For rats treated with SERT-PNA oligomers, increases in extracellular levels of serotonin 10 also are measured by means of intracerebral microdialysis. Any increases in serotonin levels is attributed to a decrease in plasma membrane serotonin transport activity. Briefly, rats are stereotaxically (spatial coordinates: 2 mm anterior to the bregma, 3 mm from the mid-sagittal suture, and 6 mm ventral from the dura) implanted into the anterior lateral striatum with a microdialysis probe (CMA/12, 3 mm length, BAS, W. Lafayette, Ind.) connected online to an HPLC apparatus for analysis of serotonin levels. These animals are allowed to move about freely after the probe has been inserted. The probe is inserted into the lateral striatum by a guide cannula. A polycarbonate/polyether copolymer dialysis membrane is used, with an inner diameter of 400 μm and a molecular weight cutoff of 20,000. The perfusion fluid consists of 4.0 mM KCl, 130 mM NaCl, 2.0 mM CaCl2, 1.2 mM MgCl2, and 0.2 mM phosphate buffered saline to give a pH of 7.4 and a final sodium concentration of 137 mM. The flow rate is about 2.0 μl/min. Serotonin and 5-HIAA (5-hydroxy indole acetic acid) are determined using HPLC with electrochemical detection. The mobile phase (20 mM sodium acetate, 10 mM citric acid, 3.0 mM EDTA, 800 μM octane sulphonic acid sodium salt monohydrate, 1.0 mM diethylamine, and 10% (vol/vol) methanol, pH 5.0, with 2.0 pmol N-methyl-5HT as an internal standard) is filtered through 0.2 μm nylon membrane filters and degassed under vacuum before pumping at a rate of 1.5 ml/minute through a 3.0 μm C18, HR-80 reversed phase analytical column (8.0 cm x 4.6 mm i.d.; ESA, Inc., Chelmsford, Mass.) that is connected to a model 5011 high sensitivity analytical cell (ESA, Inc.). Electrochemical detection is performed using a model 5200A Coulochem II EC Detector (ESA, Inc.).

Attempts are made, as described above, to use this method to measure PNA oligomers as well. In any case, the placement of the probe is verified by histological techniques similar to the techniques used to determine the cannula placement as described in Example 1.

In a more direct assessment of polypeptide expression, monoclonal or polyclonal antibodies to the various polypeptides are used to immunoprecipitate polypeptides radiolabeled ex vivo in cellular homogenates. These cellular homogenates are obtained from animals treated with PNA oligomers.

Ribosomal preparations are prepared from the brain of control and PNA oligomer-treated animals as described elsewhere (Hendrich and Porterfield, Proc. Soc. Exp. Biol. Med. 213: 273-280 (1996)). Briefly, tissue homogenization is done in medium (E) composed of 50 mM Tris, 250 mM KCl, and 10 mM MgCl2 at a pH of 7.6. The mixture is centrifuged at 13,000 g for 15 minutes. The supernatant is filtered through glass wool, and Lubrol-WX (10% in 10 mM MgCl2) and deoxycholic acid (10% in distilled H2O) is added to give a 0.5% Lubrol and a 1.0% deoxycholic acid mixture. This mixture is placed in a teflon-glass homogenizer and gently mixed with three strokes of the pestle, while standing for 30 minutes. Each sample is then diluted with three volumes of Medium E and centrifuged for 2 hours at 78,000 g. The supernatant is discarded, the pellet is rinsed with Medium E and transferred to the homogenizing tube in a total volume of 2 ml of Medium E. The pellet is then resuspended by a few gentle strokes of the pestle. The resuspended pellets are then layered on 5 ml of 1 M sucrose in Medium E and centrifuged through this medium for 2.5 hours at 105,000 g. The supernatant is discarded and the pellet is washed with Medium G (50 mM Tris, 150 mM KCl, and 10 mM MgCl2 at a pH of 7.6). The pellet is suspended in Medium G, frozen with liquid nitrogen, and stored at −80° C. Ribonuclease inhibitor (5 units) from placenta is utilized and all procedures are carried out in an ice bath.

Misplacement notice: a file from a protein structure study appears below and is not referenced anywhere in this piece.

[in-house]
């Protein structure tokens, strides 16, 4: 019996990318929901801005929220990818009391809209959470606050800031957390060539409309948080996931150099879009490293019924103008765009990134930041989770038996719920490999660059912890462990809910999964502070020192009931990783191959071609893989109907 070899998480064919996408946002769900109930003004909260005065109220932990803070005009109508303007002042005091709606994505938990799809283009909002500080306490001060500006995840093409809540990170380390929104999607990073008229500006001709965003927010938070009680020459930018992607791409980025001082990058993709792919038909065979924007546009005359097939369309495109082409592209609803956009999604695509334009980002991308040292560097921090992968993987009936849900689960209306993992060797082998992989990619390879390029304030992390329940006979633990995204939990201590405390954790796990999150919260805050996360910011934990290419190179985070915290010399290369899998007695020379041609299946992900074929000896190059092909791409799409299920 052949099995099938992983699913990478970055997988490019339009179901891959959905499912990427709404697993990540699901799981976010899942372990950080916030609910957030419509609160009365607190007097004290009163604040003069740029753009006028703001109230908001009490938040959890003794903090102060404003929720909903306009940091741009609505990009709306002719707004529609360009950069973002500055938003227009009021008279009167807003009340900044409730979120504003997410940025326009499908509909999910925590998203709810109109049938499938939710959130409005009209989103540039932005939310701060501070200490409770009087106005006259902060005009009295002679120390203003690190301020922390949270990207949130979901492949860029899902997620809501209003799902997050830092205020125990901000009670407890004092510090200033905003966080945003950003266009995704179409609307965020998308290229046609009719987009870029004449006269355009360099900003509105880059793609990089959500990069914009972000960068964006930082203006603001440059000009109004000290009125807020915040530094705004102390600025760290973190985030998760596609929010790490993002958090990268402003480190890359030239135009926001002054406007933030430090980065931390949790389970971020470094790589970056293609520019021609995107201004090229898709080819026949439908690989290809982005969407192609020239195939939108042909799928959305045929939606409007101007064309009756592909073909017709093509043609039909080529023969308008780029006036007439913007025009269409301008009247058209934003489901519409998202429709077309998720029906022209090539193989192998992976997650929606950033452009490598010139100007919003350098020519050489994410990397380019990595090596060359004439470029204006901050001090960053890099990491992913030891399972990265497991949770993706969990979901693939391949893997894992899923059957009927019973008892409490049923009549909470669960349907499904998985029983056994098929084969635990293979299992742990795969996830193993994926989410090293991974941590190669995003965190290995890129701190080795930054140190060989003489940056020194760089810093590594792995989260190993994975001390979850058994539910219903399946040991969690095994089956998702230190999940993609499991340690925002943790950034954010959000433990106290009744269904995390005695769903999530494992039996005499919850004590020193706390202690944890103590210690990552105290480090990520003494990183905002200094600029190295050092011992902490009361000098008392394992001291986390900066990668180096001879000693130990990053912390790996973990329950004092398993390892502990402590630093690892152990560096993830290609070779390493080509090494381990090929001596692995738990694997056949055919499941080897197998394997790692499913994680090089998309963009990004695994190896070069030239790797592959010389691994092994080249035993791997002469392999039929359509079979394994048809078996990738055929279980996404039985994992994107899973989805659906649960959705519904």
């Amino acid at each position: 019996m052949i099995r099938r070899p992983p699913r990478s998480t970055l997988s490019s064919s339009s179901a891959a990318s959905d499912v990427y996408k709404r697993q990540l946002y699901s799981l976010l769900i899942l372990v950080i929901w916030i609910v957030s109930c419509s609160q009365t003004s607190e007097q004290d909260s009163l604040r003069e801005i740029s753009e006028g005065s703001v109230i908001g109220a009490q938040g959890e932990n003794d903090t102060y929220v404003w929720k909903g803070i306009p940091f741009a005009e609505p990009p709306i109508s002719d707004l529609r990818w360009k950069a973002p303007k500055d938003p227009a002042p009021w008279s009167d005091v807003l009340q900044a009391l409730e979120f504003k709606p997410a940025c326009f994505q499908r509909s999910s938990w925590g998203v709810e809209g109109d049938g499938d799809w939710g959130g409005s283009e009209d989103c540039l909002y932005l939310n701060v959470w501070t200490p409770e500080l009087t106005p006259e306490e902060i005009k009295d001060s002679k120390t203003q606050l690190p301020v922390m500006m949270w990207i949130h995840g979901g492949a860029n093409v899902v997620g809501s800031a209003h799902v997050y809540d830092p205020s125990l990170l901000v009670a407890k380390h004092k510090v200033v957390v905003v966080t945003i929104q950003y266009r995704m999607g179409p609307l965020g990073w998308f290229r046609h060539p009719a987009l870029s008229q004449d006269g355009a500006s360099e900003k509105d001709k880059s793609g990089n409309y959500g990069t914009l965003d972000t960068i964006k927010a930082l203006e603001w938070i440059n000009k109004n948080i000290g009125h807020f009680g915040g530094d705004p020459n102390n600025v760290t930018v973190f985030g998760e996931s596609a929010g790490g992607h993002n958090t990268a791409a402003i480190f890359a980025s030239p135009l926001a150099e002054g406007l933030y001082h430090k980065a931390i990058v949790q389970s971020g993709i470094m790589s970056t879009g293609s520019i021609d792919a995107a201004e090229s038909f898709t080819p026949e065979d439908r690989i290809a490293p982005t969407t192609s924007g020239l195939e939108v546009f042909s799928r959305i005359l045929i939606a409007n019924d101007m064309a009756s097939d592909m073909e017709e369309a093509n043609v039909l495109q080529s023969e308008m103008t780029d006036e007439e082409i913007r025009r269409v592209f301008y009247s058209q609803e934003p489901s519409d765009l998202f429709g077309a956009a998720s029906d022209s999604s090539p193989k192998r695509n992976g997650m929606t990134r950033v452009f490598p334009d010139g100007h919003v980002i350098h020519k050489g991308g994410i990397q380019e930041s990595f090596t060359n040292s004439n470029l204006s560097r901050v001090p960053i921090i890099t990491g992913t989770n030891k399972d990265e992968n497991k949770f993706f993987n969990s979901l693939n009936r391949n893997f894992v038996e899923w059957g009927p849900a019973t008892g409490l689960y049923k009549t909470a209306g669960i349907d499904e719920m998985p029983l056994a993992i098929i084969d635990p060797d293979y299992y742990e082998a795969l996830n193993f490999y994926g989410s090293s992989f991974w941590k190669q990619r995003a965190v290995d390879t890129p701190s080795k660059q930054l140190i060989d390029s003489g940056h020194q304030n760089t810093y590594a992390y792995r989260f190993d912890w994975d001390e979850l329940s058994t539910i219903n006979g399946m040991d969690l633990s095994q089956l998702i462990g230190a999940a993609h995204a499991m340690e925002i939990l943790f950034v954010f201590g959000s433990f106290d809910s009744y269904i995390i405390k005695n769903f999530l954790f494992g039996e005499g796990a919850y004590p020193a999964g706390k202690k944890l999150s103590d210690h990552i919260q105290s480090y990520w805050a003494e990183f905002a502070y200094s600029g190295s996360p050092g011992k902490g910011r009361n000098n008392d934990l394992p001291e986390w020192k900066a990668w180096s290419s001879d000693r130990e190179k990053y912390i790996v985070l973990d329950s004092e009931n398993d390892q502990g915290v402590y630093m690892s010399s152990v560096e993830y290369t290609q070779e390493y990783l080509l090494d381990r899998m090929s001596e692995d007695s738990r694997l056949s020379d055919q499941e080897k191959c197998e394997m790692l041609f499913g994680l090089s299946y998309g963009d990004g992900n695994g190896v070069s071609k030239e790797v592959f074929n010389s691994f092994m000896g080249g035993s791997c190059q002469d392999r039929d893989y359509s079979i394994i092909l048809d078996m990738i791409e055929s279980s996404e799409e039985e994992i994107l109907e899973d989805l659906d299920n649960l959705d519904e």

PNA oligomer-treated animals are sacrificed when the PNA oligomers are known to engender a maximum reduction in polypeptide expression as determined from the experiments described above. Endogenous polypeptides being synthesized are then radiolabeled with [35S]methionine. A time course for the production of 10% (w/v) TCA-precipitable radioactivity is determined with an aliquot from each ribosomal preparation to establish the viability of the preparation and the maximum time of incorporation of the radiolabeled methionine. Antibodies to the polypeptide targeted by the PNA oligomer administered to the animal is used to immunoprecipitate the products by standard techniques (Jagus R., In Methods in Enzymology. Edited by: S L Berger and A R Kimmel. Vol. 152. Orlando, Academic Press, Inc., 1987, pp. 296-304). The immunoprecipitated material is then analyzed by polyacrylamide gel electrophoresis to determine the presence or absence of the specifically targeted polypeptide. Antibodies against MU1R and the plasma membrane serotonin transporter are commercially available (Chemicon International, Inc.).